The final term of school can be a hard slog for students, teachers and parents alike. It’s also when students in secondary school are sitting final exams and assessments. It’s important that they feel encouraged and supported to perform their very best and confidently demonstrate all that they have learned during the year.

Here are our hints and tips on what you can do to help them prepare and keep focused.

1.Devise a plan

Find out when exam and assessment periods are to be held, either from your child or directly from the school, and make it an important date in your family calendar. Set aside time to sit down with your child to create a plan of study.

Younger students particularly need some help and direction in this area. They may be able to organise their homework completion each week, but exam revision needs a bit of planning. Sit down together and for each subject research which topics need to be revised (using their school programs of study) and decide when they will revise each topic.

2.Start revising early

The sooner your child starts their revision, the easier it will be. I’m sure we all remember all-night cramming sessions for tests and exams, and while this works for some subjects, it doesn’t work for all of them, in particular Maths! Subjects like Maths and Science need more time to prepare adequately and thoroughly.

Do what you can to help them start early. Set aside blocks of an hour to have them come study at the dining room table while you read the paper. If the environment around them is conducive to concentration, then they will be more likely to get some productive work done.

3.Keep an organised study space

Help them create an organised system for keeping their notes and revision materials together. If your child loves stationery, a few new pens and books to work with will be more motivating than their school books or scraps of paper. Help them set aside a space in their room or in the house for storing their materials.

4.Minimise distractions

To enable concentration, you might need to restrict access to phones and the internet for small periods of time. Just think about how unpleasant study can be, and with today’s ability to distract ourselves easily with a YouTube video or ten, you can’t expect your child to simply get on with their study. Help them out by creating an environment that encourages them to focus with the knowledge that they can return to the land of the internet and technology when the dedicated study period is over.

5.Study in small chunks of time

Sitting down to plan the study is the easiest part. Actually doing the study is the painful bit. So when you’re helping your child plan for success, don’t plan for more than 45 minutes of study at a time with a good half an hour break in between.

Each 45 minutes should focus on one subject, with one or two topics to cover. Your child will be more productive and successful if they know exactly what they’ll be doing in those 45 minutes. If you like, when they’re done, they can spend 15 minutes setting up for the next session so that they don’t waste time finding materials.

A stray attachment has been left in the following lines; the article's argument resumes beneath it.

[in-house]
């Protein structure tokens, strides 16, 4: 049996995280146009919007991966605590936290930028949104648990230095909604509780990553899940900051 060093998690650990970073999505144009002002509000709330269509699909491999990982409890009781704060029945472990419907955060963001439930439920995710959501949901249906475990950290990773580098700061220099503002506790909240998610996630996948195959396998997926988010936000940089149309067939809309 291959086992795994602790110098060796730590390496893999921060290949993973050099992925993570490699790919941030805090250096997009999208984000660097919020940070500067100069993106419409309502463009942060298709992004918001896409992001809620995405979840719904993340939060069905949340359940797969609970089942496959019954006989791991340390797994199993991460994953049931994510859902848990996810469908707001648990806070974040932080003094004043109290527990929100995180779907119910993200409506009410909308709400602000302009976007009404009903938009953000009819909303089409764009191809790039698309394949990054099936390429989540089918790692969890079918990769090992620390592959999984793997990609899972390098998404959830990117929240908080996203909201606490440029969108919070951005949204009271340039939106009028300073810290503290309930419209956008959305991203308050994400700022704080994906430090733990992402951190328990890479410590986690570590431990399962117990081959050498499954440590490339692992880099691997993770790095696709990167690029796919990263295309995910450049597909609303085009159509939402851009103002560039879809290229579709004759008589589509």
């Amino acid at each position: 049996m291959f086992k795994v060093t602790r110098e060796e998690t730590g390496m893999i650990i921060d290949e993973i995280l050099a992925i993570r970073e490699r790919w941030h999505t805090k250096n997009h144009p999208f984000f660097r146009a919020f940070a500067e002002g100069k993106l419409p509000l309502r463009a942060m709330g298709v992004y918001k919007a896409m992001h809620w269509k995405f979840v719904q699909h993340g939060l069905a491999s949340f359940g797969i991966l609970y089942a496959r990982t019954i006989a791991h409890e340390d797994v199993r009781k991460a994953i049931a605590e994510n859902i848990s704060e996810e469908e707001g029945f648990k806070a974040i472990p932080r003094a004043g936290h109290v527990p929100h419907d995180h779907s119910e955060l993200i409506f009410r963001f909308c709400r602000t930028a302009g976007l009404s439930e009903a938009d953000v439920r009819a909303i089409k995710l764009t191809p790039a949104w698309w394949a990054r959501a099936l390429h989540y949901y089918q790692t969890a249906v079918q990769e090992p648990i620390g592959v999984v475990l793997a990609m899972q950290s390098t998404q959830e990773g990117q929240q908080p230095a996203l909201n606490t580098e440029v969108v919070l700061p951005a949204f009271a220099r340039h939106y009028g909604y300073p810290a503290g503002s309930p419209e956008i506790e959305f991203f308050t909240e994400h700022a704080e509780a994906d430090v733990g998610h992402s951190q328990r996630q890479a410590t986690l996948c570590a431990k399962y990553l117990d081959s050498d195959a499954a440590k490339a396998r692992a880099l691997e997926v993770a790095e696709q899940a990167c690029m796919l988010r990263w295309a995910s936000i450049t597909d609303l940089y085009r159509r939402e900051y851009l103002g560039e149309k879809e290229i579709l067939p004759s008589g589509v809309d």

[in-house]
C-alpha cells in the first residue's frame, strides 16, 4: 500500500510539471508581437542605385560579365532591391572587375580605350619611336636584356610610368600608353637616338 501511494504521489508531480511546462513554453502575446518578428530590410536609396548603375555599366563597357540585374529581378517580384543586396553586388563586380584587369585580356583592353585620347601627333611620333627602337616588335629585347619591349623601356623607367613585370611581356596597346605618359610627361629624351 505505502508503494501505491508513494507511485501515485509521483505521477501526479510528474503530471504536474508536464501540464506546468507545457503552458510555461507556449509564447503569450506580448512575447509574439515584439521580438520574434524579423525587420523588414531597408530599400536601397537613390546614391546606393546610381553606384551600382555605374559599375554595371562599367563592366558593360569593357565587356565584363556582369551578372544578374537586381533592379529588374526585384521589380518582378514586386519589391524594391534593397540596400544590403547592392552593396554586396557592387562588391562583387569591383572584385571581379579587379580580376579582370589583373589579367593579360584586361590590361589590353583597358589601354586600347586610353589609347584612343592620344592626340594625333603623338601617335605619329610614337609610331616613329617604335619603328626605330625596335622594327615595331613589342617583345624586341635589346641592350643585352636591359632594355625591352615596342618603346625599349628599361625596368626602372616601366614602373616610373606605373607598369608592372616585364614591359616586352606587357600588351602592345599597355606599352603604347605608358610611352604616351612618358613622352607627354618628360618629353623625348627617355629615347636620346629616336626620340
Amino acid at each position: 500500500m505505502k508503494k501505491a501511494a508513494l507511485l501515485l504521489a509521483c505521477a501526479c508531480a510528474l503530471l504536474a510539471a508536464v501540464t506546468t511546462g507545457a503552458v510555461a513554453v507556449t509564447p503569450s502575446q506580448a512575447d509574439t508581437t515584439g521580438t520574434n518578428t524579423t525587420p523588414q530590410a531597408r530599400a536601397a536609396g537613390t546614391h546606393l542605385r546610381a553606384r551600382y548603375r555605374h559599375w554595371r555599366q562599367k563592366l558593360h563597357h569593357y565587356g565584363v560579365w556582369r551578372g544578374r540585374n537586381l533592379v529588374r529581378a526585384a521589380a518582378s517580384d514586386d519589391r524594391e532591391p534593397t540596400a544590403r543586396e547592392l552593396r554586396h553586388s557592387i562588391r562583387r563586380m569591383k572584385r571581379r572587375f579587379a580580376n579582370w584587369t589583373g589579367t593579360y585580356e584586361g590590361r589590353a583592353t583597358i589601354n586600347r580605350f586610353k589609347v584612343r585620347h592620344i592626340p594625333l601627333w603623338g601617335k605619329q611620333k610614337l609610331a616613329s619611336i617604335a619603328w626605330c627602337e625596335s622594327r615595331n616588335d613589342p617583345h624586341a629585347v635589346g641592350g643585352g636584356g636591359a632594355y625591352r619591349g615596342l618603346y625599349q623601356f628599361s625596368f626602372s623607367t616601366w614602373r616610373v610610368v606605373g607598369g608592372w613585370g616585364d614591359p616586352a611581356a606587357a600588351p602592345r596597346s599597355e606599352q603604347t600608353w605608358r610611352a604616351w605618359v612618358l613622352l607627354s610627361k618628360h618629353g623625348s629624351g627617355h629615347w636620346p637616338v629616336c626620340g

6.Keep a list of questions

As they study it’s important they keep a list of questions and problems that they have found difficult. If they can’t find the answer themselves, they might get help from you, a friend or their teacher. Creating a list helps them put aside the problem for now so that they can move on, and when seeking help they’ll be able to use their time with a teacher or tutor more efficiently and effectively.

7.Utilise resources

Working on the same tired worksheets and text books isn’t very inspiring for revision purposes. Resources specifically targeted at revision and examinations are far more enticing and useful.

Ask your child’s teacher for past papers or revision worksheets. Check out some online programs and resource solutions. Visit your local educational bookstore and peruse their range of revision texts. And of course for maths, check out our practice test paper resource!

8.Let them know you support them

Too many parents just expect that their kids will take responsibility for their own learning when at home. Teachers know that you need to set up an environment in the classroom where doing anything other than learning is not an option. As kids get older they will get better at taking responsibility and monitoring their own learning. But it isn’t realistic to expect that 12 to 15 year old kids will really be able to do all this on their own.

If they know that you’re in it with them, that you’re interested and supportive of their hard work, they will put in a greater effort. Every child is different and only you know what your child needs. If they need a strict environment, provide it for them. If they need someone to monitor them and hover around to stay on task, do this for them. If they need you to talk with them about their work and help them revise, be their study buddy. It might be an unenjoyable time for you and an altogether unpleasant experience, but giving them the support they need will truly make all the difference to their success. And of course, the earlier you start this study routine, the better!

If you’re looking for materials they can use to revise for their end of year maths exams and tests, take a look at our practice maths tests. Dr Dennis Ireland, the Head of Mathematics at Methodist Ladies’ College Perth, has given our resource his endorsement and has recommended these practice test papers to the parents of MLC stating “These papers will help your child revise the core content and typical test style questions while also developing and improving their examination and test technique.” Why not give these tailored revision materials a try?

Photo credit: Jixar / / CC BY